Report Predicts Pancreatic Cancer Will Become Second Leading Cause of Cancer Death in U.S. by 2020
No detection tools or effective treatments are currently available (Sept. 11)
On September 11, the Pancreatic Cancer Action Network, based in Manhattan Beach, Calif., released a report detailing the rising threat of pancreatic cancer. According to the report, projections based on the changing demographics of the U.S. population and on changes in cancer incidence and death rates indicate that pancreatic cancer will move from the fourth to the second leading cause of cancer death in the U.S. by 2020, and possibly as early as 2015.
The report notes that pancreatic cancer is the only one among the top five lethal cancers (lung, colorectal, breast, pancreas, and prostate) for which both the incidence rate and the death rate are increasing.
Currently, no detection tools or effective treatments are available for pancreatic cancer, the report states. The research advances that have changed the death rates for other cancers have not translated into clinical benefits for pancreatic cancer patients. Several biological hurdles have impeded efforts to reduce the mortality rate from pancreatic cancer, including the anatomical location of the pancreas; an unusually dense and impenetrable barrier that inhibits the delivery of therapeutic drugs to the tumor; and genetic alterations that elude targeted therapies.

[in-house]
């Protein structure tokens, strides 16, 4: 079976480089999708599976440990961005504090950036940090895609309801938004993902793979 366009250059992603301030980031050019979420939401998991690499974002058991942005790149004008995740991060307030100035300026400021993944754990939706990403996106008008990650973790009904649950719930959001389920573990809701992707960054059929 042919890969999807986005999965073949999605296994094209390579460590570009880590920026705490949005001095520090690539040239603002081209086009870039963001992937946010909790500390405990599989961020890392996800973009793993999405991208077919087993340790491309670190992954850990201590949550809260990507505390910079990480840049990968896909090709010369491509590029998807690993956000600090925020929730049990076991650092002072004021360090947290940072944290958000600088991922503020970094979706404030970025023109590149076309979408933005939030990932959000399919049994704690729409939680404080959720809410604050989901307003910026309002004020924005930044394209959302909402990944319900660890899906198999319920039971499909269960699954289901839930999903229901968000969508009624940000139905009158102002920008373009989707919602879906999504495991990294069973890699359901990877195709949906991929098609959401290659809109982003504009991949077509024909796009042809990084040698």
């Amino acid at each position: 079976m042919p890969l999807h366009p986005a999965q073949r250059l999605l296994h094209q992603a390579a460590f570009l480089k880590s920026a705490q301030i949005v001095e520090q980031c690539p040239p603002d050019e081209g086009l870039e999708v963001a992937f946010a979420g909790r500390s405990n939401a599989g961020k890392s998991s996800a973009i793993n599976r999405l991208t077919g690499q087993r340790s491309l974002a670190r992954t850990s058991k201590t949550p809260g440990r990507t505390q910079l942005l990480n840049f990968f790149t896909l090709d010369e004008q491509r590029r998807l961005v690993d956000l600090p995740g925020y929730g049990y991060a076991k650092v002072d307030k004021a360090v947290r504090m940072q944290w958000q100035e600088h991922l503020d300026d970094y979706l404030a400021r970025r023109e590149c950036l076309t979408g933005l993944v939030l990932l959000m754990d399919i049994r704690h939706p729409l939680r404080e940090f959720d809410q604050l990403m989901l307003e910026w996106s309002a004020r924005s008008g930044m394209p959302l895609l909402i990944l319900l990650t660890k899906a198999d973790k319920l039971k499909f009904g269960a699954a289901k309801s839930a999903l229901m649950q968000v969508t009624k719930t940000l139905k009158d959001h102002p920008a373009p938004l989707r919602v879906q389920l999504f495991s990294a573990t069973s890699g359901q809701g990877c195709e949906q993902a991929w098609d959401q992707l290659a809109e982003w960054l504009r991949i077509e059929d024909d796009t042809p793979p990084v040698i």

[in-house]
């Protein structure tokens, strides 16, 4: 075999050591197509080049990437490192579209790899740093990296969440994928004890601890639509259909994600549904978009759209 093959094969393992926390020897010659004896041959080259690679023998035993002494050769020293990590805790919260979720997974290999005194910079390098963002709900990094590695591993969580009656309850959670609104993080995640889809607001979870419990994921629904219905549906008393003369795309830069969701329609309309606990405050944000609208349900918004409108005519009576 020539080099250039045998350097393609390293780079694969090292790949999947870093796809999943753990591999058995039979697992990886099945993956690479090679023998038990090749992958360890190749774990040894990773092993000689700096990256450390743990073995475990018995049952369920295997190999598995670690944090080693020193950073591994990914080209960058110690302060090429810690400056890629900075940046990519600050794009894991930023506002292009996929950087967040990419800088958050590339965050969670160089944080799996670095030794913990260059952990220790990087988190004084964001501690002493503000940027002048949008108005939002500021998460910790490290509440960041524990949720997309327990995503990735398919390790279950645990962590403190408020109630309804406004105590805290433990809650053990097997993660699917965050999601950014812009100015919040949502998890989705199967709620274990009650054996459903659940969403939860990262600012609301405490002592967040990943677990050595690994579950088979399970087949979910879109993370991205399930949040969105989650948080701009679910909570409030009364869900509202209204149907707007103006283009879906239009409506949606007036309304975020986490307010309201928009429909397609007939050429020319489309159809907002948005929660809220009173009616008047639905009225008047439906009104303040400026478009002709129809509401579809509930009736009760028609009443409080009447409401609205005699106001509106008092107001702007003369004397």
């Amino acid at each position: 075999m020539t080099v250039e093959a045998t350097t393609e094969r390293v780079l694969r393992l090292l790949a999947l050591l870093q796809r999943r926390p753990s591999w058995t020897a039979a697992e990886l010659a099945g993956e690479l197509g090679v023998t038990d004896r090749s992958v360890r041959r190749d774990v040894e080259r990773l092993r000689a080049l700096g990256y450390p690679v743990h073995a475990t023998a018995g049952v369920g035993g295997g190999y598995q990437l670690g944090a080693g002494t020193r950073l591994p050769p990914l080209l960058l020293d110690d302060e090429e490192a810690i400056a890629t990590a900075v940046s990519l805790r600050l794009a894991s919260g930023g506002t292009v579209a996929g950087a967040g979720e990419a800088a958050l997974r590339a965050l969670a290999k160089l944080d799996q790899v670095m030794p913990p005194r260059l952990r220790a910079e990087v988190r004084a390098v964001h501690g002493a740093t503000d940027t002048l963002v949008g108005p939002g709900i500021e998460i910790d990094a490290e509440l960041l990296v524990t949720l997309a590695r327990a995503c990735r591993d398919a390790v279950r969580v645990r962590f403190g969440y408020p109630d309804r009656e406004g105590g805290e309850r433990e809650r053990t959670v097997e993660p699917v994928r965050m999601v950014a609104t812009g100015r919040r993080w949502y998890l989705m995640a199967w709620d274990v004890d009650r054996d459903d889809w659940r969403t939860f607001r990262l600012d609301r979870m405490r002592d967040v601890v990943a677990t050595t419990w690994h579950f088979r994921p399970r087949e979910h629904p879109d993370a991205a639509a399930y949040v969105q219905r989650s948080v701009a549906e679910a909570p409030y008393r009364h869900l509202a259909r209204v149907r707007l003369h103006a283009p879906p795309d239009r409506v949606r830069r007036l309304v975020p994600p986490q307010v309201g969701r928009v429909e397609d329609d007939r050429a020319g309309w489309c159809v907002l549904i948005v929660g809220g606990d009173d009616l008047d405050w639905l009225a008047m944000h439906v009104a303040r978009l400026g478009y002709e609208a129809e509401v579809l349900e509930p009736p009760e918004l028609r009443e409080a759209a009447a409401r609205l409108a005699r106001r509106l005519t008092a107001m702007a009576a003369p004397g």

These challenges have been compounded by a historically small and underfunded research community dedicated to studying the disease, the report says. Funding for pancreatic cancer research lags significantly behind that of the other current top five lethal cancers.
The largest source of cancer research funding in the U.S. is the National Cancer Institute (NCI). NCI research investment towards pancreatic cancer, however, is only 2% of the NCI’s total budget, representing one-third to one-sixth the amount dedicated to the other top five cancers.
According to the report, progress in changing the trajectory of the rise in deaths from pancreatic cancer will require not only increased funding, but a carefully considered, long-term, and comprehensive strategic plan to ensure that limited federal resources target the areas with the greatest need and with the greatest potential for patient benefits. Congress is currently debating the Pancreatic Cancer Research & Education Act (S. 362/H.R. 733), which asks the NCI to create a long-term, comprehensive strategic plan to address the problem.
For more information, visit the Pancreatic Cancer Action Network Web site.